In the second method, the vacuum pump 23 is operated before the solvent is sent to the cleaning tank 1. The air which is evacuated by the vacuum pump 23 is directly discharged to the atmosphere without passing through the distiller 14. When air is evacuated from the cleaning tank 1 to some extent, the liquid solvent is sent to the cleaning tank 1, and both the residual air and a vapor produced due to evaporation of the solvent are passed to the distiller 14.

According to these methods, the solvent vapor is continuously supplied to the upper space of the cleaning tank 1 by evaporating the liquid solvent in the tank 1, and no air is supplied. Thus, the proportion of air in the gas mixture in the upper space gradually decreases and finally the upper space is filled with only the solvent vapor. It is easy to keep the upper space below 1 atm. (negative pressure) since the pressure of the solvent vapor in the upper space does not exceed 1 atm. if the temperature of the cleaning tank 1 is kept below a predetermined temperature. The solvent vapor in the gas mixture which is sent by the vacuum pump 23 to the distiller 14 through the pipes 24 and 40 is condensed by the cooler 20 and the condensate is recovered by the storage tank 3 as previously described.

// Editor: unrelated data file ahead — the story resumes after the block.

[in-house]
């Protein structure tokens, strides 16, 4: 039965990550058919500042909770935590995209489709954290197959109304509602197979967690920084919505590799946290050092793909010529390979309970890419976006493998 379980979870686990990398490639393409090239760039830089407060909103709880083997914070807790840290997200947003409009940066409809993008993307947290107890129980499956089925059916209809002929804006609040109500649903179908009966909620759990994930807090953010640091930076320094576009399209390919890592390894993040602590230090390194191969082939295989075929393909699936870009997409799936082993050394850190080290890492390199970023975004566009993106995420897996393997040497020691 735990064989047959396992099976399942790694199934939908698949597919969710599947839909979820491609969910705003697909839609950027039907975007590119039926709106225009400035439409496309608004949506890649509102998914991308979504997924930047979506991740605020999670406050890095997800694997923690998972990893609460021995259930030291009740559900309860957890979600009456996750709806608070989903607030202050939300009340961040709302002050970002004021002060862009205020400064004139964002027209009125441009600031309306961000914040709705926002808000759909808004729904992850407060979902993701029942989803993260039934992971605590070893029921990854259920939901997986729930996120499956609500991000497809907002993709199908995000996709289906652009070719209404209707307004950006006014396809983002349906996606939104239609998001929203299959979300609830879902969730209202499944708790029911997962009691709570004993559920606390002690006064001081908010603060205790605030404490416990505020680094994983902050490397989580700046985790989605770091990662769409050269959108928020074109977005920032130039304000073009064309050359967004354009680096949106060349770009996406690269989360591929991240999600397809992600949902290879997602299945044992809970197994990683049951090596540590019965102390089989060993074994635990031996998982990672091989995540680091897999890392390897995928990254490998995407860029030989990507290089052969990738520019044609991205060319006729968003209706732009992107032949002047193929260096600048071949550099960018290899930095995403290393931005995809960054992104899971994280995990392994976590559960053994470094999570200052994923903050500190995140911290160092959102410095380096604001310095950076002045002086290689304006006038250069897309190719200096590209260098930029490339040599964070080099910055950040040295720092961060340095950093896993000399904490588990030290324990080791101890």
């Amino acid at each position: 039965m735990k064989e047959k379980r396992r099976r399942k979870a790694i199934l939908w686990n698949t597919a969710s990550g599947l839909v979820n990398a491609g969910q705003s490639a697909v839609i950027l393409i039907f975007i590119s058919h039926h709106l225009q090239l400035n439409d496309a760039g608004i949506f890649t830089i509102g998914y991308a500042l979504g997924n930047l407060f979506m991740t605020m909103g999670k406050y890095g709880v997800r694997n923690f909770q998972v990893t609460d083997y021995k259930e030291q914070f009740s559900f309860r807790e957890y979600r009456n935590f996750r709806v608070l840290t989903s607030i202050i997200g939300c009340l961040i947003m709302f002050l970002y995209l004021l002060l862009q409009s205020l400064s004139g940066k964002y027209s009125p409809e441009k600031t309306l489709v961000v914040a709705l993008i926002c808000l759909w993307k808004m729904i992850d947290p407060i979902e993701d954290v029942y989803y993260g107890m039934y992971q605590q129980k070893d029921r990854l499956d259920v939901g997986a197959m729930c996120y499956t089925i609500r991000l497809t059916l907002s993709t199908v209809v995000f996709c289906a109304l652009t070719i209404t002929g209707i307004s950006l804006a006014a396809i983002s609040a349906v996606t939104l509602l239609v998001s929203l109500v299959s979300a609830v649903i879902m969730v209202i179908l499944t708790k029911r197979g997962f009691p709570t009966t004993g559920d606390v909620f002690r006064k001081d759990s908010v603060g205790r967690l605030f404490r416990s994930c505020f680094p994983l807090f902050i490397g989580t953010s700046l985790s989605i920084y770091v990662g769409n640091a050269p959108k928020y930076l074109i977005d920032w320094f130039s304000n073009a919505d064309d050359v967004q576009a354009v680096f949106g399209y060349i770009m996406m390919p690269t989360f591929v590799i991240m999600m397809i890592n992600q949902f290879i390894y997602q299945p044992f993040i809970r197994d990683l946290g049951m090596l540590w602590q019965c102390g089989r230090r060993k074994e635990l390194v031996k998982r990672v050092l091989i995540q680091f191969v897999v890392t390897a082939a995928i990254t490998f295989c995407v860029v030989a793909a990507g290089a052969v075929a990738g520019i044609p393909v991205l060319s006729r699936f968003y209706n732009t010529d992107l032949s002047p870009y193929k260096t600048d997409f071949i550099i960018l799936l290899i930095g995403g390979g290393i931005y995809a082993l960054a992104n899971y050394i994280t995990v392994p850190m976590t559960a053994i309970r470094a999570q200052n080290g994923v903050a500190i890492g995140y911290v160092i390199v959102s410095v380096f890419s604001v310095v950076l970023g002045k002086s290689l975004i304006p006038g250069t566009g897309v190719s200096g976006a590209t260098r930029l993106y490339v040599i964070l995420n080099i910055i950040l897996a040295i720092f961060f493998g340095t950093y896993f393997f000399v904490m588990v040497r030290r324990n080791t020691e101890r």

In the cleaning system in FIG. 2, the solvent vapor which remains in the cleaning tank 1 is drawn out by operating the vacuum pump 23 but the capacity of the vacuum pump 23 necessarily raises a problem in that a small amount of the solvent vapor still remains in the cleaning tank 1. If under such a condition air is sucked into the cleaning tank 1 though the suction pipe 25 to raise the pressure in it to an atmospheric pressure, and if the closure 12 is then opened to take out the article 2 cleaned, the residual solvent vapor will be released into the atmosphere. The use of a vacuum pump having a higher capacity can fairly reduces the amount of the vapor solvent discharged to the atmosphere, but it raises the equipment cost and is not practical.